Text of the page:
What Is Depressive Psychosis?
According to the National
Alliance on Mental Illness (NAMI), an estimated
20 percent of people who have major depression also have psychotic symptoms. This
combination is known as depressive psychosis. Some other names for the
depressive disorder with mood-congruent psychotic features
depressive disorder with mood-incongruent psychotic features
causes you to experience psychotic symptoms plus the sadness and hopelessness
associated with depression. This means seeing, hearing, smelling, or believing
things that aren’t real. Depressive psychosis is especially dangerous because
the delusions can cause people to become suicidal.
What Are the Symptoms
Associated with Depressive Psychosis?
A person who experiences depressive psychosis has major
depression and psychotic symptoms. Depression occurs when you have negative feelings
that affect your daily life. These feelings can include:
If you have clinical depression, you may also experience
changes in eating, sleeping, or energy levels.
Examples of psychotic symptoms include:
According to the Journal of
Clinical Psychiatry, delusions in depressive psychosis tend to be guilt-ridden,
paranoid, or related to your body. For example, you may have a delusion a
parasite is eating your intestines and that you deserve it because you’re so
What Causes Depressive Psychosis?
Depressive psychosis doesn’t have a
known cause. In some people, it’s thought that a chemical imbalances in the
brain is a factor. However, researchers haven’t identified a specific cause.
What Are the Risk Factors for Depressive Psychosis?
According to NAMI,
depressive psychosis may have a genetic component. While researchers haven’t
identified the specific gene, they do know that having a close family member,
such as a mom, dad, sister, or brother, increases your chances of having
psychotic depression. Women also tend to experience psychotic depression more
According to the journal BMC
Psychiatry, older adults are at greatest risk for psychotic depression.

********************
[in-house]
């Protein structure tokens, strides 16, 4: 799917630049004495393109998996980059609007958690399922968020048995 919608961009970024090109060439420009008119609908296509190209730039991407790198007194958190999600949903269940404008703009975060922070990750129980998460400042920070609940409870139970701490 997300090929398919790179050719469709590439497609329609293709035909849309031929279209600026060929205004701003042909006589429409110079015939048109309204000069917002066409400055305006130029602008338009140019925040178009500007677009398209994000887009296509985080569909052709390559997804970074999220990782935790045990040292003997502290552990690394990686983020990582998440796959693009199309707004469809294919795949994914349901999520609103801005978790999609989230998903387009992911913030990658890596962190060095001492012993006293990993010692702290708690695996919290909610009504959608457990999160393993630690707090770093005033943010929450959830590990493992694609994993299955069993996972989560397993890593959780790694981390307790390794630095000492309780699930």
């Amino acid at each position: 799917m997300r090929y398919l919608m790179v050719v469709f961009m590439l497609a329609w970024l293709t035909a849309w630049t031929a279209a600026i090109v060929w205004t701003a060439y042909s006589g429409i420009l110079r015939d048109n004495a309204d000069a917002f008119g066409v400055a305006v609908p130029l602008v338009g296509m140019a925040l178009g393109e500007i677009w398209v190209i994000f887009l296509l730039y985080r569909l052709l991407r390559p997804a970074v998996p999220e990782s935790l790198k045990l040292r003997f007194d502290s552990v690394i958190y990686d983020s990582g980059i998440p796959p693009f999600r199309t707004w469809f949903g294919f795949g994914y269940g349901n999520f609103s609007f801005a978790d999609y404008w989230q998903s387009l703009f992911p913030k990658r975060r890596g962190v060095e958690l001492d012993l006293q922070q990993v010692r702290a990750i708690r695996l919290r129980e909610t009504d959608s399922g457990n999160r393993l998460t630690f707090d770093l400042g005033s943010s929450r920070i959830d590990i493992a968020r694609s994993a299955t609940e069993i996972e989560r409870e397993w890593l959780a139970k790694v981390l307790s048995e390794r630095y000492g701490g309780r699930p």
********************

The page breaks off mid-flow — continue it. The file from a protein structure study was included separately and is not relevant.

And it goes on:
An estimated 45 percent of those with depression have psychotic features.
How Is Depressive Psychosis Diagnosed?
Your doctor must diagnose you with
major depression and psychosis for you to have depressive psychosis. This can
be hard because many people with psychotic depression may be afraid to share
their psychotic experiences.
You must have a depressive episode
that lasts two weeks or longer to be diagnosed with depression. Being diagnosed
with depression also means you have five or more of the following symptoms:
- agitation or
slow motor function
- changes in
appetite or weight
- depressed mood
- difficulty concentrating
- feelings of
- insomnia or
sleeping too much
- a lack of
interest or pleasure in most activities
- low energy
- thoughts of
death or suicide
In addition to these thoughts
associated with depression, a person with depressive psychosis also has
psychotic symptoms, such as delusions, which are false beliefs, and
hallucinations, which are things that seem real but that don’t exist. Having
hallucinations can mean you see, hear, or smell something that isn’t there.
What Are the Complications of Depressive Psychosis?
Psychotic depression is often
considered a psychiatric emergency because you’re at an increased risk for
suicidal thoughts and behavior, especially if you hear voices telling you to
hurt yourself. Call 911 immediately if you or a loved one has thoughts of suicide.
How Is Depressive Psychosis Treated?
Currently, there are no treatments
specifically for depressive psychosis that are approved by the FDA. There are
treatments for depression and psychosis, but there aren’t any specifically for
people who have both of these conditions at the same time.
Your doctor may treat you for this
condition or refer you to a licensed mental health professional who specializes
in the use of medications for these conditions.
Mental health providers may
prescribe a combination of antidepressants and antipsychotics. These
medications impact neurotransmitters in the brain that are often out of balance
in a person with this condition.
Examples of these medications
include selective serotonin reuptake inhibitors (SSRIs), such as fluoxetine
(Prozac). This may be combined with an atypical antipsychotic, such
However, these drugs take several
months to be most effective.
Electroconvulsive Therapy (ECT)
The second treatment option is
electroconvulsive therapy (ECT). This treatment is typically performed in a
hospital and involves putting you to sleep with general anesthesia.
Your psychiatrist will administer
electrical currents in controlled amounts through the brain. This creates a
seizure which impacts your levels of neurotransmitters in the brain. This
treatment does have side effects, including short-term memory loss. However,
it’s thought to work quickly and effectively for people with suicidal thoughts
and psychotic symptoms.
Your psychiatrist can discuss these
options with you and your family to determine the best course of treatment for
your condition. Because relapse is possible, your psychiatrist may recommend
taking medicines after ECT as well.
What Is the Outlook for People with Depressive
Living with depressive psychosis
can feel like a constant battle. Even if your symptoms are under control, you
may be concerned they’ll come back. Many people also choose to seek
psychotherapy to manage symptoms and overcome fears.
Treatments can help reduce
psychotic and depressive thoughts, but they can have their own side effects.
- changes in
However, you can live a healthier
and more meaningful life with these treatments than you can without them.